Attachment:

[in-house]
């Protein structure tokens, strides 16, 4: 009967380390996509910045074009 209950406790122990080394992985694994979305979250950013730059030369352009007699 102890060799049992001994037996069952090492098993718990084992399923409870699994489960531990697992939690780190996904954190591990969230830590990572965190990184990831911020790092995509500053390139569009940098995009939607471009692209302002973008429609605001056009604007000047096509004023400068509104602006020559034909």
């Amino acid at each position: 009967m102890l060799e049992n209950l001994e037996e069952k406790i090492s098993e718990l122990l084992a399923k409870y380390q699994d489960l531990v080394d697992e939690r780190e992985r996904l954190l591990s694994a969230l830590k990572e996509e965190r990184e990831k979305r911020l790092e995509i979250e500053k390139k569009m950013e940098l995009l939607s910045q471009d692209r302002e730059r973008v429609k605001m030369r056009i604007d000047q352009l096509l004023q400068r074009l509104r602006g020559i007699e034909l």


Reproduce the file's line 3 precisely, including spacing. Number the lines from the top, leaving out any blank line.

């Amino acid at each position: 009967m102890l060799e049992n209950l001994e037996e069952k406790i090492s098993e718990l122990l084992a399923k409870y380390q699994d489960l531990v080394d697992e939690r780190e992985r996904l954190l591990s694994a969230l830590k990572e996509e965190r990184e990831k979305r911020l790092e995509i979250e500053k390139k569009m950013e940098l995009l939607s910045q471009d692209r302002e730059r973008v429609k605001m030369r056009i604007d000047q352009l096509l004023q400068r074009l509104r602006g020559i007699e034909l």